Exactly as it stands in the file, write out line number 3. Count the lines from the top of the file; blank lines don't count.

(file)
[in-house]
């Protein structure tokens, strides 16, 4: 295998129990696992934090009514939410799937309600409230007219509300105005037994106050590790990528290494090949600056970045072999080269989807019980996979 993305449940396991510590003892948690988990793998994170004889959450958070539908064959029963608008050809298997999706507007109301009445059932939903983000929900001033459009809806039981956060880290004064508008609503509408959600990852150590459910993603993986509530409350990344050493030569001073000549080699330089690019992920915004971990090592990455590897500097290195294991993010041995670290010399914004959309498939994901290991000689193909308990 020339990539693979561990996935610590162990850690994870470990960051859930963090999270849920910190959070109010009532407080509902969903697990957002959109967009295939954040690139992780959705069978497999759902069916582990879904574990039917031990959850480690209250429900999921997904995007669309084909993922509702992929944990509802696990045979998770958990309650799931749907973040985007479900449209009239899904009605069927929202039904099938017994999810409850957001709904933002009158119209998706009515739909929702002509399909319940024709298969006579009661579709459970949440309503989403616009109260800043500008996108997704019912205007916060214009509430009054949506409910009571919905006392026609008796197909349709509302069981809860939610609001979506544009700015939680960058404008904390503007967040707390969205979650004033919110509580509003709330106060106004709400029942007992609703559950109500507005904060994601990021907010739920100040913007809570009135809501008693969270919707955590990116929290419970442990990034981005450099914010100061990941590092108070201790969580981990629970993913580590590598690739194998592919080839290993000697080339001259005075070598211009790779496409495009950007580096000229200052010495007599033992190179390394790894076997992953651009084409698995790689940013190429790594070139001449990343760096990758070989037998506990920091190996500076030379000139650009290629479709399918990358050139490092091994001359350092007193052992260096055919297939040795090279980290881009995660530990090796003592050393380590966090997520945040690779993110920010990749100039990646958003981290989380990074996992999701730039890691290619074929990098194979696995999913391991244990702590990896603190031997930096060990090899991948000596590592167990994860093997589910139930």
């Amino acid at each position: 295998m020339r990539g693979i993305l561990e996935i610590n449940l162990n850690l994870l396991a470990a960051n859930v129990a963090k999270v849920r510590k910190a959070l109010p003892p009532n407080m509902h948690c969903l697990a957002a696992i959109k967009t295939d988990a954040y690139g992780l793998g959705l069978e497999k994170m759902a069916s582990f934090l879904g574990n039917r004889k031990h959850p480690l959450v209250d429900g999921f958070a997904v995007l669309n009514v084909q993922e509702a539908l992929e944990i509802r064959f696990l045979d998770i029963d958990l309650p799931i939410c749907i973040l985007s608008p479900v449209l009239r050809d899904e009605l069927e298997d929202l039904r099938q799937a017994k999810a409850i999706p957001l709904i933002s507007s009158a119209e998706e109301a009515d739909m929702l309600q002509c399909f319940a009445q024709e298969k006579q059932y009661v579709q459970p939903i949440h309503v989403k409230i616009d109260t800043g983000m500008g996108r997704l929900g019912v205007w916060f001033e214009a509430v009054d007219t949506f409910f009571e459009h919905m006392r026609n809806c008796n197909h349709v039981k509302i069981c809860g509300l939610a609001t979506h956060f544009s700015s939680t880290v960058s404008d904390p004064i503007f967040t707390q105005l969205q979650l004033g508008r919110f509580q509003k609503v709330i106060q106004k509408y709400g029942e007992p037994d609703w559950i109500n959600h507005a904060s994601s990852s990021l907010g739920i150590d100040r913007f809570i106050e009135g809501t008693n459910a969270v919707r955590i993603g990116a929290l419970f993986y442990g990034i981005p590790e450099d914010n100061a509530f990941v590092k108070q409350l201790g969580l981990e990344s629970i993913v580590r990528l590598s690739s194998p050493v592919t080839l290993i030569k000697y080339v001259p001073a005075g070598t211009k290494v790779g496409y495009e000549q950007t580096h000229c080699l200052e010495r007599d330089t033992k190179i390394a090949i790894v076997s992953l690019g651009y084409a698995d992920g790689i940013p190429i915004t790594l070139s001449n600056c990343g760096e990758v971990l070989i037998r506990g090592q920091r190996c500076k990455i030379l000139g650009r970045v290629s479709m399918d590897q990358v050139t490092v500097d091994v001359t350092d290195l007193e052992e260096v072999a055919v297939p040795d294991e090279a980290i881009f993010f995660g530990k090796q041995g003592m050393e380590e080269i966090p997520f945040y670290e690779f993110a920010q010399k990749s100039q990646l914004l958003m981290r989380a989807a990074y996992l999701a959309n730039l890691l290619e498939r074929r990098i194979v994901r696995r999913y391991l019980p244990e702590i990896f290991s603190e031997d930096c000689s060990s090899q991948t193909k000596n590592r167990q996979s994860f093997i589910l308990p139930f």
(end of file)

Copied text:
């Amino acid at each position: 295998m020339r990539g693979i993305l561990e996935i610590n449940l162990n850690l994870l396991a470990a960051n859930v129990a963090k999270v849920r510590k910190a959070l109010p003892p009532n407080m509902h948690c969903l697990a957002a696992i959109k967009t295939d988990a954040y690139g992780l793998g959705l069978e497999k994170m759902a069916s582990f934090l879904g574990n039917r004889k031990h959850p480690l959450v209250d429900g999921f958070a997904v995007l669309n009514v084909q993922e509702a539908l992929e944990i509802r064959f696990l045979d998770i029963d958990l309650p799931i939410c749907i973040l985007s608008p479900v449209l009239r050809d899904e009605l069927e298997d929202l039904r099938q799937a017994k999810a409850i999706p957001l709904i933002s507007s009158a119209e998706e109301a009515d739909m929702l309600q002509c399909f319940a009445q024709e298969k006579q059932y009661v579709q459970p939903i949440h309503v989403k409230i616009d109260t800043g983000m500008g996108r997704l929900g019912v205007w916060f001033e214009a509430v009054d007219t949506f409910f009571e459009h919905m006392r026609n809806c008796n197909h349709v039981k509302i069981c809860g509300l939610a609001t979506h956060f544009s700015s939680t880290v960058s404008d904390p004064i503007f967040t707390q105005l969205q979650l004033g508008r919110f509580q509003k609503v709330i106060q106004k509408y709400g029942e007992p037994d609703w559950i109500n959600h507005a904060s994601s990852s990021l907010g739920i150590d100040r913007f809570i106050e009135g809501t008693n459910a969270v919707r955590i993603g990116a929290l419970f993986y442990g990034i981005p590790e450099d914010n100061a509530f990941v590092k108070q409350l201790g969580l981990e990344s629970i993913v580590r990528l590598s690739s194998p050493v592919t080839l290993i030569k000697y080339v001259p001073a005075g070598t211009k290494v790779g496409y495009e000549q950007t580096h000229c080699l200052e010495r007599d330089t033992k190179i390394a090949i790894v076997s992953l690019g651009y084409a698995d992920g790689i940013p190429i915004t790594l070139s001449n600056c990343g760096e990758v971990l070989i037998r506990g090592q920091r190996c500076k990455i030379l000139g650009r970045v290629s479709m399918d590897q990358v050139t490092v500097d091994v001359t350092d290195l007193e052992e260096v072999a055919v297939p040795d294991e090279a980290i881009f993010f995660g530990k090796q041995g003592m050393e380590e080269i966090p997520f945040y670290e690779f993110a920010q010399k990749s100039q990646l914004l958003m981290r989380a989807a990074y996992l999701a959309n730039l890691l290619e498939r074929r990098i194979v994901r696995r999913y391991l019980p244990e702590i990896f290991s603190e031997d930096c000689s060990s090899q991948t193909k000596n590592r167990q996979s994860f093997i589910l308990p139930f």